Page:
TSN: You haven't been in a whole lot of horror movies, what made you decide to do this one?

AA: One, the franchise itself. I grew up watching these movies. Two, Wes Craven. Three, to be the Black guy in a horror film, it's fun unto itself. And four, I was actually in the Scary Movie franchise that spoofed this franchise. And now I'm a part of this franchise. That was fun to be a part of as well.

TSN: And a question I like to ask a lot of actors: What was the absolute worst day on set you had?

AA: Wow, the absolute worst day on set?

TSN: Was there one?

AA: There were several days, I'm just trying to pick one. There are days you just don't have it. You know, you don't have it as an actor. You can't remember a line, you can't remember blocking, and it happens to all of us every now and again. I didn't have a bad day on Scream 4, but I just finished this independent film down in Albuquerque, New Mexico, never had allergies before going to New Mexico, but juniper pollen was at all time record high, so I could barely see, my eyes were swelling up, my nose was running, my eyes were watering, it just had me feeling lethargic, it was my last day on set and I could not remember my lines because so much was going on in my head. So that was it. I'm snotting, I'm sniffling, I'm crying, I'm sneezing and I could not hit this mark and remember my lines. So I say go with that.

TSN: The history of movies and TV shows you've been in is really, really diverse. Is there any rhyme or reason to the stuff you pick?

AA: There is. From an early age, I've always said I'd like to have a long career. To have a career at this and not be the flavor of the month. You have to pick your projects. None of us can be picky in the beginning because we're just starting out but once you've established yourself and some kind of body of work. You want to pick things that really showcase your talent. I've always said I want to work with the best from the best material and that what drives me. It's not always about a payday, because paydays come and go. But when people see and really feel the work on screen, that's when they call you back. That's one reason I've been dancing in this dramatic world for quite some time because I didn't want to be typecast as the comic relief, as the funny guy. So, I made a conscious choice to target shows like The Shield, I targeted Law and Order, I targeted other shows and they came to fruition. I targeted movies in the vein of The Departed and Hustle and Flow, those movies came to fruition. So now I'm known as an actor, not just the funny guy. When you say Anthony Anderson, you say, 'oh wow, what's he going to do next, what's he doing now? Because I remember him in this.' You can have a room full of people and they'll all fill out two or three different things from one another. Like he wa sin that and you didn't see him in this? That's what I pride myself on and that's what I believe creates or helps the longevity in this industry.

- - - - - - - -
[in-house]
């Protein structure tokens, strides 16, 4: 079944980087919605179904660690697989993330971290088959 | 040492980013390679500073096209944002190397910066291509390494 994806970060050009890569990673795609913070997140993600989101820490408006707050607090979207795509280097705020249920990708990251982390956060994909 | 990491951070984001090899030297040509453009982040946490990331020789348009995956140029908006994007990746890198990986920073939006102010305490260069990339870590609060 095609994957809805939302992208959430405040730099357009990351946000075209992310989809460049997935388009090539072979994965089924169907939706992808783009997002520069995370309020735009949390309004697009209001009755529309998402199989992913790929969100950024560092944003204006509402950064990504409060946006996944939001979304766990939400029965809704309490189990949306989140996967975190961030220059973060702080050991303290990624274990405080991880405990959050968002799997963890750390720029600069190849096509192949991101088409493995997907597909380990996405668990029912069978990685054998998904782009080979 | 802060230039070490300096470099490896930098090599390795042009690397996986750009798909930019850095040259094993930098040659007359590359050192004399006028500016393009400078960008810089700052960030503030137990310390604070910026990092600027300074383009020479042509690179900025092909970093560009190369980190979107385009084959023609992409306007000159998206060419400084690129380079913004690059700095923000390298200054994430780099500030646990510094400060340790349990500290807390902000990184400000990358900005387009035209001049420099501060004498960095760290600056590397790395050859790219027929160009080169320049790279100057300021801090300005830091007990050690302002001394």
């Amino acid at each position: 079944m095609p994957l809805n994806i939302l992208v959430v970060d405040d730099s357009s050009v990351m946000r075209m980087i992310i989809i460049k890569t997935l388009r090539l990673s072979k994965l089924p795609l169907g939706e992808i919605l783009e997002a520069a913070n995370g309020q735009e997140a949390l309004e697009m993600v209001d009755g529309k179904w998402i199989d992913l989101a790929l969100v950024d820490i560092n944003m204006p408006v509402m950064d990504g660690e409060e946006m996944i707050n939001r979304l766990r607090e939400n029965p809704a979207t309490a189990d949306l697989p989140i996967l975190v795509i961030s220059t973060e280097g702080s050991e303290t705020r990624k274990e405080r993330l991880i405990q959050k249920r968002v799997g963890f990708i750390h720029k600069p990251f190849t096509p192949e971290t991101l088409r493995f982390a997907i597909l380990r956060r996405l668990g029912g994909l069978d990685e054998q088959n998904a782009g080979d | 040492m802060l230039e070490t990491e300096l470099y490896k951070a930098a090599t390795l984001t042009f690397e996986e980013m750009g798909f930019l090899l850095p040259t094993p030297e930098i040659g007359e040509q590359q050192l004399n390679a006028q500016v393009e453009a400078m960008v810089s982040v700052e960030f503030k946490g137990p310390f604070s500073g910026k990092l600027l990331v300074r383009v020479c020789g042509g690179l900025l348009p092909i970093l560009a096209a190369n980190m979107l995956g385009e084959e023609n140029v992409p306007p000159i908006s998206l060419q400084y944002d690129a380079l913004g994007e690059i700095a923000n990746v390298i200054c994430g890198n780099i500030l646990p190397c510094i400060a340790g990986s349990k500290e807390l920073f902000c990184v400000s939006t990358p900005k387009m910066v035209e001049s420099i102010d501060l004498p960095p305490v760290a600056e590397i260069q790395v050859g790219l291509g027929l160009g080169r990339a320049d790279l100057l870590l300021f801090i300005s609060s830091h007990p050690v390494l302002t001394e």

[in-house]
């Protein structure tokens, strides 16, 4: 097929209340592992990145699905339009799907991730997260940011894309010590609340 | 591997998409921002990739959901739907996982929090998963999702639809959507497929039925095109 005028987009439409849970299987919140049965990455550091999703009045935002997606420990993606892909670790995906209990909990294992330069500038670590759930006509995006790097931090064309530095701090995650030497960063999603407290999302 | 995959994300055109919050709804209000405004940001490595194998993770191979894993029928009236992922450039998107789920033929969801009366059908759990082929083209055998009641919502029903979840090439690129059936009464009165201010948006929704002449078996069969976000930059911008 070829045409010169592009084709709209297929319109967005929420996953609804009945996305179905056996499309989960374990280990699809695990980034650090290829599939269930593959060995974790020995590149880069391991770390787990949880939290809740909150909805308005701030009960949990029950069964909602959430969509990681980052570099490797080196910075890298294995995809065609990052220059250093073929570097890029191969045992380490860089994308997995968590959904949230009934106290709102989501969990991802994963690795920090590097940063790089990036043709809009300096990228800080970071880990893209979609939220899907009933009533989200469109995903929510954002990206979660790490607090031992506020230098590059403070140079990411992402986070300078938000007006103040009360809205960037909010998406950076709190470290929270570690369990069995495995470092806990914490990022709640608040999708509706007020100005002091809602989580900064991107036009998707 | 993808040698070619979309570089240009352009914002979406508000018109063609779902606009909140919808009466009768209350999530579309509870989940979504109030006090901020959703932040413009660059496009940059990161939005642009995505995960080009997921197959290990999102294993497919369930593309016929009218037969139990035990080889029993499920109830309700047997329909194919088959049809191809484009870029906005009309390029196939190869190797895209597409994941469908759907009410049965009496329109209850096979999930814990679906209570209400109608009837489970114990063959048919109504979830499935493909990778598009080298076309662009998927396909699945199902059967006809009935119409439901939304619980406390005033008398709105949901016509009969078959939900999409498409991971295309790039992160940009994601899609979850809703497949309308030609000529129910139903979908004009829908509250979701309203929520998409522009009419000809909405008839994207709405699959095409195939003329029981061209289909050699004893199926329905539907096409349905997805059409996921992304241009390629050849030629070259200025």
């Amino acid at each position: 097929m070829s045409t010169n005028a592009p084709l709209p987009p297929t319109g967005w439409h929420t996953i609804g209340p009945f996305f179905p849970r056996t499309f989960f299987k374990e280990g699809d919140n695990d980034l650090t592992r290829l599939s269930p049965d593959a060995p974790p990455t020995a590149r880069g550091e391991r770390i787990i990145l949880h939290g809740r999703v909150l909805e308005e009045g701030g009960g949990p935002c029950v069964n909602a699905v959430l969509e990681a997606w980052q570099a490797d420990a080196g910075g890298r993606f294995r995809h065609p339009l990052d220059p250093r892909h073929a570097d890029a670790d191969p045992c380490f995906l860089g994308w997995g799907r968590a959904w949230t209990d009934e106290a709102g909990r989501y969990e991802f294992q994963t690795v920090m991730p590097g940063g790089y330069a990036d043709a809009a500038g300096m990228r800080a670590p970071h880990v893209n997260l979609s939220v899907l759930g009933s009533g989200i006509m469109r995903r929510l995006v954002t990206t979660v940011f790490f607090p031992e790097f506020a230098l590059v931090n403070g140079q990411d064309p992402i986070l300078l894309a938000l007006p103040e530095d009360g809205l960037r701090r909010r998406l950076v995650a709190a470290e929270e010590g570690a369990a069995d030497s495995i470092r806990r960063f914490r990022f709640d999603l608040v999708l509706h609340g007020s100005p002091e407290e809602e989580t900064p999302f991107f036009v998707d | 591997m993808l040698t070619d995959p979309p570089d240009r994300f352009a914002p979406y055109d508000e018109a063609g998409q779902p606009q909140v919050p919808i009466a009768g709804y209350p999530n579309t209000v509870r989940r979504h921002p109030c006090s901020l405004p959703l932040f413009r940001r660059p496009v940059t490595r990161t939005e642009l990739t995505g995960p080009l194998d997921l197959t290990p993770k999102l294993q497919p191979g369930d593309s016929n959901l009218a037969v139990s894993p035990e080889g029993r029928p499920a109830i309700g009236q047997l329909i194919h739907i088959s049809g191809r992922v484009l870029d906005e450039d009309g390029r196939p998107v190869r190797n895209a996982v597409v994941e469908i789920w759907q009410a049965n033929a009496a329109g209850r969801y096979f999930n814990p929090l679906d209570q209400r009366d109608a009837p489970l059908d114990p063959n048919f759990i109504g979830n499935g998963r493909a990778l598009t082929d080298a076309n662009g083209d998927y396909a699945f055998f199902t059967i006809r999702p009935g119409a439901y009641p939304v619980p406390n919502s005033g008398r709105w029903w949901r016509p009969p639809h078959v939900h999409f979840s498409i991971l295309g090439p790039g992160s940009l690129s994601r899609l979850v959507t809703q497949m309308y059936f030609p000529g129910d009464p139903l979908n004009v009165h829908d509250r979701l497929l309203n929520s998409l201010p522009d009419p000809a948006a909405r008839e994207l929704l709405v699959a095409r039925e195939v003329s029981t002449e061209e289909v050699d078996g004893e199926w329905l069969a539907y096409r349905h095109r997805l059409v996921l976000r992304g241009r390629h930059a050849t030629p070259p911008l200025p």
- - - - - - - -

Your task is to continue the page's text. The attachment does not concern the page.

TSN: I hope you have a long career as well. I've always been a huge fan, everytime I see you in stuff I've enjoyed it immensely. So thanks for adding me to the long list of writers today.

AA: Oh thank you. I'm a people person. I live for this. Thank you.